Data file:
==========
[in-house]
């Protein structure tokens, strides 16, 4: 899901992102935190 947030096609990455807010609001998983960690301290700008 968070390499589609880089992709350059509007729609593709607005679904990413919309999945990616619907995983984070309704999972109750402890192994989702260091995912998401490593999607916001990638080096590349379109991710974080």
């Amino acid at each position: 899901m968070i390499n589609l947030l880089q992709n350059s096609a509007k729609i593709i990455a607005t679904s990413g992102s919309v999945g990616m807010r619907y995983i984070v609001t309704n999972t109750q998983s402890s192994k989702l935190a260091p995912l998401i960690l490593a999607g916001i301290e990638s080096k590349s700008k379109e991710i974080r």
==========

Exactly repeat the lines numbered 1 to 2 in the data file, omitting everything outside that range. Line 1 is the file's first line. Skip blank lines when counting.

[in-house]
């Protein structure tokens, strides 16, 4: 899901992102935190 947030096609990455807010609001998983960690301290700008 968070390499589609880089992709350059509007729609593709607005679904990413919309999945990616619907995983984070309704999972109750402890192994989702260091995912998401490593999607916001990638080096590349379109991710974080």